Steve Young was born in Georgia on July 12th, 1942 and spent his childhood and teenage years in Alabama, Georgia, and Texas – travelling around as his dad looked for work.
While attending high school in Beaumont, Texas (a place Steve describes as,”One of the armpits of the world”), he became fascinated by early rock ‘n’ roll, and was given his first guitar.
Fulfilling His Destiny
Long before acquiring the instrument that would change his life, Steve had already set his heart on becoming a performer.
“I announced when I was a very small child – I don’t even remember this – but I announced to people that I would be a musician,” he laughs. “They said I had a toy plastic guitar, and that I would make up these songs, and after about 30 minutes, they would say, ‘We’ve heard enough of this!’
I never let go of that idea when I grew up. I wanted a guitar, but my family was very poor and it was a lot of money to get a real one, and so I couldn’t get my hands on one till I was about 14.
Then, in those first few years I learned. I think I just had an aptitude for it, you know? And I think I learned the basis of what I know right now, in those first three years or so.”
Early Musical Influences
Perhaps surprisingly, for an artist who would later become known for his tough, no-nonsense “outlaw country” style, the young Steve soaked up all the music he listened to on the radio, refusing to let himself become pigeon-holed.
“I had the fortune to grow up in a time where all the old music wasn’t yet dead and stamped out by corporate radio or whatever,” he explains, “and I heard some music in the charts which I was made to go to. I remember the street singers in Alabama and places like that.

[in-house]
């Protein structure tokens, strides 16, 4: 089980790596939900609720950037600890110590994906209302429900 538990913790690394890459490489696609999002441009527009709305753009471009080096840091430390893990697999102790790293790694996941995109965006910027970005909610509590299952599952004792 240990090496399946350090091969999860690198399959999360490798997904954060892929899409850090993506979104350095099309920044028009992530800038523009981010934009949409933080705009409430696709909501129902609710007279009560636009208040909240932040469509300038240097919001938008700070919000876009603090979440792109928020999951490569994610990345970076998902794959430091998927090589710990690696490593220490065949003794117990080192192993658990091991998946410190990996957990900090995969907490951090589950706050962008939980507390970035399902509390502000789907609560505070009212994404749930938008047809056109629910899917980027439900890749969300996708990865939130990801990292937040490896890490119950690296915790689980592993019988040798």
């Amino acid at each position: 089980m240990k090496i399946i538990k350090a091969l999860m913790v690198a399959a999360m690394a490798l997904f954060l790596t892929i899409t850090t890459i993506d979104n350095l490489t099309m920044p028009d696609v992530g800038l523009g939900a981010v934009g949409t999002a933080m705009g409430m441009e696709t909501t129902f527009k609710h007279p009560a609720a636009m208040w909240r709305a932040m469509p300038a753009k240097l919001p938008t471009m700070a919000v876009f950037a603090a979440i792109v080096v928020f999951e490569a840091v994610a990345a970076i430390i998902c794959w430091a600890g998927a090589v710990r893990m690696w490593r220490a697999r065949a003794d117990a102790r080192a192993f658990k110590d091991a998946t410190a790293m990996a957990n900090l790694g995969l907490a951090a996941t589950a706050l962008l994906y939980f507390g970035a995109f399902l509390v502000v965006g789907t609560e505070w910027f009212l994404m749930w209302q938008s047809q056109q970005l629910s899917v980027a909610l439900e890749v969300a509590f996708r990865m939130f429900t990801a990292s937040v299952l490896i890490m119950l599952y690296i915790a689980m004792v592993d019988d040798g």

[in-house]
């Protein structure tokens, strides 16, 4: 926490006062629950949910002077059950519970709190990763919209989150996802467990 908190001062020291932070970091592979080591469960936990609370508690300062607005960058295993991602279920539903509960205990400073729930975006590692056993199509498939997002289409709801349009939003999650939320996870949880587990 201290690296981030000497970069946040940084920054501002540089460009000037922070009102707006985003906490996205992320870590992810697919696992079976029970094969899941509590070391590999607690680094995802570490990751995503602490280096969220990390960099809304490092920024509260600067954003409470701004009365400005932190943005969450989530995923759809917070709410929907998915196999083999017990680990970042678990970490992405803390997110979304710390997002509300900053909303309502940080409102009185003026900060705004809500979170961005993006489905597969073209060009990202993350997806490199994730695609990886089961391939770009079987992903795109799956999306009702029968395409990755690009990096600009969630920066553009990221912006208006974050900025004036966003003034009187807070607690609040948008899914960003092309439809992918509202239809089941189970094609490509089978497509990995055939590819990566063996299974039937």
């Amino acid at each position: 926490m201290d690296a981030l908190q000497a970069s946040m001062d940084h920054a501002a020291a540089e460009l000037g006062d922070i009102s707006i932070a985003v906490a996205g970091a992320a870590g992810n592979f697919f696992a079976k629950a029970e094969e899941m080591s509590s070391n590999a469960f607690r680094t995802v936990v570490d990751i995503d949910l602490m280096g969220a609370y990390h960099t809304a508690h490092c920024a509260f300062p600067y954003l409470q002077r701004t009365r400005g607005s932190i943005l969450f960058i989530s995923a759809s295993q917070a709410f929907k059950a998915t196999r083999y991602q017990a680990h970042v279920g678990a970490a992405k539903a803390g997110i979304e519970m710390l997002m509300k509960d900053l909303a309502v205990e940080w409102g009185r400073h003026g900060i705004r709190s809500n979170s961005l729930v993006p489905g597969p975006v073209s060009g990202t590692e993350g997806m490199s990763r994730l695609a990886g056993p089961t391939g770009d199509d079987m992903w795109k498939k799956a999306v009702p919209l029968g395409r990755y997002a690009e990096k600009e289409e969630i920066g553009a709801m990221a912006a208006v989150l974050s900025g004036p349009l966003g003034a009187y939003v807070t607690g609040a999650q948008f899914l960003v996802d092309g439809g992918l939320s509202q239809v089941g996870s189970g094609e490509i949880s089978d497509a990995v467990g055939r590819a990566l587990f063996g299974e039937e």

Usually, they were black and there’s no music that ever moved me like black music. I mean, it was from the heart, it was something that would pierce me as a little child and it just made a tremendous impression on me.
Of course, I liked all the country, Bill Monroe, and whoever… Hank Williams , but also you heard some pop music. The Hit Parade was still on TV and the standards, Body and Soul and things like that, Sinatra, early rock. I saw that born, so I lived through a lot of little eras.”
Steve also looked beyond music for ideas and inspiration, something that set him apart from his peers at the time.
“I wanted also to be a writer, like a book writer,” he says, “and I admired literature very much. I was the only kid who liked American literature class in high school. We studied all the English-speaking writers from T.S. Elliot to Robert Burns to American poets and so on, and I just thought that was heaven you know?”
The Beat Generation
Steve was also intrigued by the counter-culture movement of the 1950s, perpetrated by the free-thinking writers, known as “The Beat Poets.”
“I really wanted to be a beat person, of the beat generation,” he admits. “As a kid in Alabama, I read about the beats and some of their literature and they talked about zen. Some of them actually practised it, some of them just talked about it. I always wanted to be a beatnik really.
I was a little bit late for that, though. Every chance I get, I go to San Francisco, to City Lights. I just admire that time and those people, and I still do.”
This early exposure to the thoughts and ideas of arguably the two most revolutionary movements of the 1950s – rock ‘n’ roll and beat poetry, undoubtedly helped Steve on his way to becoming an integral part of the free-spirited, stripped down country music of the 1970s, and led him to the status of highly respected, uncompromising singer/songwriter that he still holds today.